studies revealed the presence of tannins
and other extracts active against both gram positive and gram negative bacteria, at temperatures of 4–30 °C (39–86 °F). Studies on the minimum inhibitory concentration (MIC) and minimum bactericidal concentration (MBC) of the extracts on the test organisms showed that the lowest MIC and the MBC were demonstrated against Salmonella paratyphi
, Bacillus subtilis
and Salmonella typhi
and the highest MIC and MBC was exhibited against Staphylococcus aureus
Throughout Asia and Africa it is common for health remedies. In Northern Nigeria, fresh stem bark and fresh leaves are used as decoction
mixed with potash for the treatment of stomach disorder, general body pain, jaundice, yellow fever and as blood tonic and skin cleanser. In Indonesia
and Javanese traditional medicine use asem
leaves as a herbal infusion
for malarial fever, the fruit juice as an anti-septic, and scurvy
and even cough cure. Fruit of the tamarind is also commonly used throughout South East Asia as a poultice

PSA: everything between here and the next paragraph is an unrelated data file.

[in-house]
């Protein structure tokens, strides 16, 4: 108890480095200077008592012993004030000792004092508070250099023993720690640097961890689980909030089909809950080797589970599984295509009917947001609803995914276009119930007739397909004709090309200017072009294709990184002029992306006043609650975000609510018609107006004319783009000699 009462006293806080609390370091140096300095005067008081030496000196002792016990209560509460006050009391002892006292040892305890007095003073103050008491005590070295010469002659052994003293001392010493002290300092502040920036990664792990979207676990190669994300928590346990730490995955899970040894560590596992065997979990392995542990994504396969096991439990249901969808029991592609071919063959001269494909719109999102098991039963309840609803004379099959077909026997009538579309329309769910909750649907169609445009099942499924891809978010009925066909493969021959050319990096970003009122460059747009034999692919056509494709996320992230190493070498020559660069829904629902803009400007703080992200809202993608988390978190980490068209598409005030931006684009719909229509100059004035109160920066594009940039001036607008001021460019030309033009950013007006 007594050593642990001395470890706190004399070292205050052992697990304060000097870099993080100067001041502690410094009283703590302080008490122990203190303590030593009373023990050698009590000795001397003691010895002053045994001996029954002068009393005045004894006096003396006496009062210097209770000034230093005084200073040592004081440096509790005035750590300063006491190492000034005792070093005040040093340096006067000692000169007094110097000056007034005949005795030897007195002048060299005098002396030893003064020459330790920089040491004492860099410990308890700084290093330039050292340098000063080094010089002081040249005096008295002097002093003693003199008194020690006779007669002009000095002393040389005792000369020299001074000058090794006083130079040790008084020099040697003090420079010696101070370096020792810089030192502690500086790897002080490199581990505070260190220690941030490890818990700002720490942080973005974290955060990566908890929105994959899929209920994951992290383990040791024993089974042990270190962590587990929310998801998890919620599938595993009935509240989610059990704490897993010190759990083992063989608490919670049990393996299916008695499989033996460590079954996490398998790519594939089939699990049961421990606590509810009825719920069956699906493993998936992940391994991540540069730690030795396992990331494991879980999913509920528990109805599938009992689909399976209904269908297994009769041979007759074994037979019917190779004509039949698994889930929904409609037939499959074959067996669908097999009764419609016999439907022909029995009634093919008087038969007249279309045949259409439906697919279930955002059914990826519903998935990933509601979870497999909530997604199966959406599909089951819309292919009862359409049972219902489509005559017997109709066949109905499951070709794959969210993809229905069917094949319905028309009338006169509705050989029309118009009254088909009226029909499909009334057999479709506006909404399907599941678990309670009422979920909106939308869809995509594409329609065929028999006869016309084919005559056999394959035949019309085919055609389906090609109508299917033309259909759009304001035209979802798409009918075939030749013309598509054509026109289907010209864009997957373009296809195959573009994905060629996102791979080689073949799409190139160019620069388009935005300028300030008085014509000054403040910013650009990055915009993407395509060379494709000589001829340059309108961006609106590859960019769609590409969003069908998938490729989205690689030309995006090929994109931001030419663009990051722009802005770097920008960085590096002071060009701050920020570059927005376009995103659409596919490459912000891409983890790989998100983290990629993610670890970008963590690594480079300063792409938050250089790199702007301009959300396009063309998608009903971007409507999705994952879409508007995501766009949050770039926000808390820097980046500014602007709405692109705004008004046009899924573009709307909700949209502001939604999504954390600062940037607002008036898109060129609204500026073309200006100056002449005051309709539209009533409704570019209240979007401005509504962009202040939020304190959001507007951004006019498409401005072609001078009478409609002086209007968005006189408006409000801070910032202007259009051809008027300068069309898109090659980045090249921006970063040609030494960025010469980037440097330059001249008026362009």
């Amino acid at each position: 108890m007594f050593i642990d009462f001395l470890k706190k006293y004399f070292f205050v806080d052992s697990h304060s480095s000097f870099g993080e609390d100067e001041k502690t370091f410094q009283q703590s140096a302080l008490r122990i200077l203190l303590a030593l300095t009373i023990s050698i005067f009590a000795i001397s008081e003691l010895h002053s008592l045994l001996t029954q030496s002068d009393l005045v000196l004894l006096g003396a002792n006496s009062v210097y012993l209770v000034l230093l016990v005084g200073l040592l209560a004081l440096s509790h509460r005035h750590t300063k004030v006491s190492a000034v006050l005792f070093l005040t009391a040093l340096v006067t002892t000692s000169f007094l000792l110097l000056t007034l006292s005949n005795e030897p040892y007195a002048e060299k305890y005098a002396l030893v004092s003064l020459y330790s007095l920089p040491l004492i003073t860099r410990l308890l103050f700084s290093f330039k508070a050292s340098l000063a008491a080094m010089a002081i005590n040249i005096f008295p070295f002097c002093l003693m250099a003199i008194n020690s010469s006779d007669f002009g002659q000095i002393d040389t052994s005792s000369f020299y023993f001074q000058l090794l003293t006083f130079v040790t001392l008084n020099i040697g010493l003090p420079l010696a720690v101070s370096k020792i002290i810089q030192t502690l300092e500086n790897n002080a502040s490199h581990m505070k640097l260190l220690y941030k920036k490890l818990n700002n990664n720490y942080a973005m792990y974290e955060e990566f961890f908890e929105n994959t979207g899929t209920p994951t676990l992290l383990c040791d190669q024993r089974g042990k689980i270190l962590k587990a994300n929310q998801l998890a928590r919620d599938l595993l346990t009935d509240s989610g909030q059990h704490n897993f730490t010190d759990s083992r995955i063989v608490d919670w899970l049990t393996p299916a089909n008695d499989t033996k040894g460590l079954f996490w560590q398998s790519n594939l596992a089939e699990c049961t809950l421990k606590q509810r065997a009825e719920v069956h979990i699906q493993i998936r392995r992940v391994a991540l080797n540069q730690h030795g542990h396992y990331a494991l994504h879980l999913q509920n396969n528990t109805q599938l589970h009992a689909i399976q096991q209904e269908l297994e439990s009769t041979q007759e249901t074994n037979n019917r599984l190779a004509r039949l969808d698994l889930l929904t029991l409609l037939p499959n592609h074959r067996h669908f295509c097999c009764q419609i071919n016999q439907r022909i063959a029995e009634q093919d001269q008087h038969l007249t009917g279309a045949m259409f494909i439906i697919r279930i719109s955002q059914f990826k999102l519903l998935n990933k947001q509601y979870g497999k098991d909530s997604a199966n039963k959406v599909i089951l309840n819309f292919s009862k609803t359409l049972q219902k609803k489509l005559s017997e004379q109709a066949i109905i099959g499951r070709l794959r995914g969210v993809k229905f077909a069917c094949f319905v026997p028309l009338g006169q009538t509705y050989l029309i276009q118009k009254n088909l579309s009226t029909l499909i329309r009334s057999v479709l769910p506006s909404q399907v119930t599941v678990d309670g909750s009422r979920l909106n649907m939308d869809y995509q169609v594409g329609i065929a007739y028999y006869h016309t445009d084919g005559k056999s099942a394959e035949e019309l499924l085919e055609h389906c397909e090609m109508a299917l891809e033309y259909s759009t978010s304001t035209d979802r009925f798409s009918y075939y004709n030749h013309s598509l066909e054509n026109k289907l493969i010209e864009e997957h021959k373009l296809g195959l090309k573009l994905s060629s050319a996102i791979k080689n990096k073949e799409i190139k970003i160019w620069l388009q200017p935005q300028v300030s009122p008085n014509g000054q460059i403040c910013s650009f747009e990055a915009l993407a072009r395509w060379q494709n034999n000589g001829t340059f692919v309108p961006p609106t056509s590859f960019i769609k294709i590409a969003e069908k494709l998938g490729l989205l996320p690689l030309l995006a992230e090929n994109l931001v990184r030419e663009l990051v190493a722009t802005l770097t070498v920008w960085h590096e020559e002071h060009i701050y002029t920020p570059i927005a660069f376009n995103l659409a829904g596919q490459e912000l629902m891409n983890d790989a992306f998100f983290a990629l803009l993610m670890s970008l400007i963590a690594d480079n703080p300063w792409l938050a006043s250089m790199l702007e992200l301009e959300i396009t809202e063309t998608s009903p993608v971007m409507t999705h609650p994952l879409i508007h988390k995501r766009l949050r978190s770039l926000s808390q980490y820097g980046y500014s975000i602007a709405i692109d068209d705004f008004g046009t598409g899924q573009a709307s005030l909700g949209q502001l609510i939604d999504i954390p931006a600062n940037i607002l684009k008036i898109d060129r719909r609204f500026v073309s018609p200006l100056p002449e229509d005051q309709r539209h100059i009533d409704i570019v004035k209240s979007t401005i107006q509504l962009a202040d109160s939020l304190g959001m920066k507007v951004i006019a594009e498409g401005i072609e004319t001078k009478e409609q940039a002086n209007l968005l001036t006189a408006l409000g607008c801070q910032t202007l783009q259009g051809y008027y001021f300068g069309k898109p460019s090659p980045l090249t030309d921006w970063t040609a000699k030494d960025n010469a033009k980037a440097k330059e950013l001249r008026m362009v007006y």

applied to foreheads of fever sufferers.
Tamarind is used as in Indian Ayurvedic Medicine
for gastric and/or digestion problems, and in cardioprotective activity.
In animal studies, tamarind has been found to lower serum cholesterol and blood sugar levels. Due to a lack of available human clinical trials, there is insufficient evidence to recommend tamarind for the treatment of hypercholesterolemia (high cholesterol) or diabetes.
Based on human study, tamarind intake may delay the progression of fluorosis
] by enhancing excretion of fluoride. However, additional research is needed to confirm these results.
Excess consumption has been noted as a traditional laxative
Other medicinal uses include: Anthelminthic (expels worms), antimicrobial, antiseptic, antiviral, asthma, astringent, bacterial skin infections (erysipelas), boils, chest pain, cholesterol metabolism disorders, colds, colic, conjunctivitis (pink eye), constipation (chronic or acute), diabetes, diarrhea (chronic), dry eyes, dysentery (severe diarrhea), eye inflammation, fever, food preservative, food uses (coloring), gallbladder disorders, gastrointestinal disorders, gingivitis, hemorrhoids, indigestion, insecticide, jaundice, keratitis (inflammation of the cornea), leprosy, liver disorders, nausea and vomiting (pregnancy-related), paralysis, poisoning (Datura plant), rash, rheumatism, saliva production, skin disinfectant/sterilization, sore throat, sores, sprains, sunscreen, sunstroke, swelling (joints), urinary stones, wound healing (corneal epithelium).